CHARLESTON, S.C. (WCBD) – Adapting to the COVID-19 pandemic has been a top priority for Lowcountry school districts since mid-March. With COVID protocols in practice, the district has also implemented changes to the way in which emergency drills are conducted in schools.
“We’ve continued to provide regular training to our staff on our emergency operations procedures,” said Michael Reidenbach, the Director of Security and Emergency Management for CCSD.
That training is reinforced through emergency drills.
During a fire drill, you’d expect to see crowded hallways as an entire building evacuates. But this year, the Office of State Fire Marshal has put forth new recommendations with social distancing in mind. Evacuations are staggered.
“By staggering the evacuations, we’re not all leaving at the same time. We’re still practicing how we should evacuate, reinforcing those procedures,” said Reidenbach.
He says in the event of a real fire emergency evacuating as fast as possible is the top priority. Masks would be worn.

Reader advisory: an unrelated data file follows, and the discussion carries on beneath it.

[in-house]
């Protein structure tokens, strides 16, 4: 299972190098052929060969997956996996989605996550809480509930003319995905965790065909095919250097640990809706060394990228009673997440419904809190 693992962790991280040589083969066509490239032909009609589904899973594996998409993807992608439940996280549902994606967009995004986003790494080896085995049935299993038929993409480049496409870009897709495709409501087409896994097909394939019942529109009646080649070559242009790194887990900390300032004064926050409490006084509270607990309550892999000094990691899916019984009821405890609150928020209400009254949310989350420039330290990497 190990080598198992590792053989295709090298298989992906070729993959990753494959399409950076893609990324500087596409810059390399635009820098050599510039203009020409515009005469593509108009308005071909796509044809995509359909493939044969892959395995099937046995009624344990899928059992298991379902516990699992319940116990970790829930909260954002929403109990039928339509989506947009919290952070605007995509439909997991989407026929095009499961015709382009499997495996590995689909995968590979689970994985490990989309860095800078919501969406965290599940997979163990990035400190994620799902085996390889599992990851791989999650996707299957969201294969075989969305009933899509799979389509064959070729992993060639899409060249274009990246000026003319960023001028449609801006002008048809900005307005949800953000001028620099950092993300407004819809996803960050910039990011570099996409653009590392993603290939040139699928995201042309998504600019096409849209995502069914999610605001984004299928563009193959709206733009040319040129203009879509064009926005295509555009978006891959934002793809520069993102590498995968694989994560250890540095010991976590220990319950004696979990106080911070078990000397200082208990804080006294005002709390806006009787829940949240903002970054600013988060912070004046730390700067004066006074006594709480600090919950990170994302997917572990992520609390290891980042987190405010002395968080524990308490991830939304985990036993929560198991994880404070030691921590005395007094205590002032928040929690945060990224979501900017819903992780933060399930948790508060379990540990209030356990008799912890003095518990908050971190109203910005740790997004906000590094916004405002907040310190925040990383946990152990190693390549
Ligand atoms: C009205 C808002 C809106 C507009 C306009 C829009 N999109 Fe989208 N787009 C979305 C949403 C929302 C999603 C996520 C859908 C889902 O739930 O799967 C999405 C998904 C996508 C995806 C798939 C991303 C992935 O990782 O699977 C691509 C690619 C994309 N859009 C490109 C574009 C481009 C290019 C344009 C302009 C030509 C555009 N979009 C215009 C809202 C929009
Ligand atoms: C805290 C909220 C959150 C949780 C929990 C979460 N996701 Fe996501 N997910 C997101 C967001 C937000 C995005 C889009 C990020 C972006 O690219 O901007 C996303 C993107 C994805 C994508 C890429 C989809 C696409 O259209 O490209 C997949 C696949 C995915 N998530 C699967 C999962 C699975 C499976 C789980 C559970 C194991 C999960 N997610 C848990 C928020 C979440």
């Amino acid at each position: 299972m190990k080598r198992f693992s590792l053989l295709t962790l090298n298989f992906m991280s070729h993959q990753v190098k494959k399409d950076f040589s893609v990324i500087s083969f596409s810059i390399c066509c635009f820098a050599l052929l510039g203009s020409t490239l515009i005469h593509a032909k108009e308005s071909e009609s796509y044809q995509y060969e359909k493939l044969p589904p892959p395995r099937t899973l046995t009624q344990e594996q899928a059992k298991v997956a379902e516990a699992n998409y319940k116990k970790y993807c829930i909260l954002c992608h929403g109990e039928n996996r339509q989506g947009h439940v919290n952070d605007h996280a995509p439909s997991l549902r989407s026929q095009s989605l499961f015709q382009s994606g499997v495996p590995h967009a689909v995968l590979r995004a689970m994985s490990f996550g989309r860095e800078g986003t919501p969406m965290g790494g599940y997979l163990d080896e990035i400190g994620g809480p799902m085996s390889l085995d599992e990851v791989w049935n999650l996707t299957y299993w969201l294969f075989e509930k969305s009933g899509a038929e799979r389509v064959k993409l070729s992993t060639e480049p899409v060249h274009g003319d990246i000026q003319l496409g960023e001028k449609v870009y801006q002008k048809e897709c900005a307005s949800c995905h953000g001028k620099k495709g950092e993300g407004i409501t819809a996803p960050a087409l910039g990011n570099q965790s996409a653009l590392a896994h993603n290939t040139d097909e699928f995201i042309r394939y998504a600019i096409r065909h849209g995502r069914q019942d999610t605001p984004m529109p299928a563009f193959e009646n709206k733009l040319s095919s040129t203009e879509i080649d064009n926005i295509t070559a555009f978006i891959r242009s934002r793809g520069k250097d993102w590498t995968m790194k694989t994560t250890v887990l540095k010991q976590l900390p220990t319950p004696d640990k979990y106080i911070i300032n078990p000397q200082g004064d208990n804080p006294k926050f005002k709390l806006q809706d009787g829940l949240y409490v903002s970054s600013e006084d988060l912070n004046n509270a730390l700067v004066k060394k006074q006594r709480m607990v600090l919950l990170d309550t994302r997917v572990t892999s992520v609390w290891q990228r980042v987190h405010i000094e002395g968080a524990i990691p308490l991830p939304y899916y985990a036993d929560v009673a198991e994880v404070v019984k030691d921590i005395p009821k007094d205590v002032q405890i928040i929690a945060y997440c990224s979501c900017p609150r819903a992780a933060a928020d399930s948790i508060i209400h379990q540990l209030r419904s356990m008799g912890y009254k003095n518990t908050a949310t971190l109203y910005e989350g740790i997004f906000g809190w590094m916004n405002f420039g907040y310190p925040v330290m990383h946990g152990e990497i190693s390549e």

Armed intruder drills involve demonstration and discussion led by a staff member.
“So a staff member may walk to a certain area of a classroom and demonstrate what the staff and students would be doing during an actual lockdown,” said Reidenbach. “Engaging in a discussion with students about why we do these things during this particular emergency.”
Students also may demonstrate what to do one at a time. In turn, that means drills take a little longer.
“That’s really, I think, going to be a beneficial outcome of all of this is that added time that we’ve spent on the discussion versus just going through the motions of practicing the moves we have to make during an emergency,” said Reidenbach.
Earthquake and tornado drills, each held once per year, allow students and staff to practice the motion of taking cover under their desks, but groups are staggered to maintain social distance.
For more details on CCSD’s emergency drill protocols, click here to view the district’s Safe Restart Implementation Guide.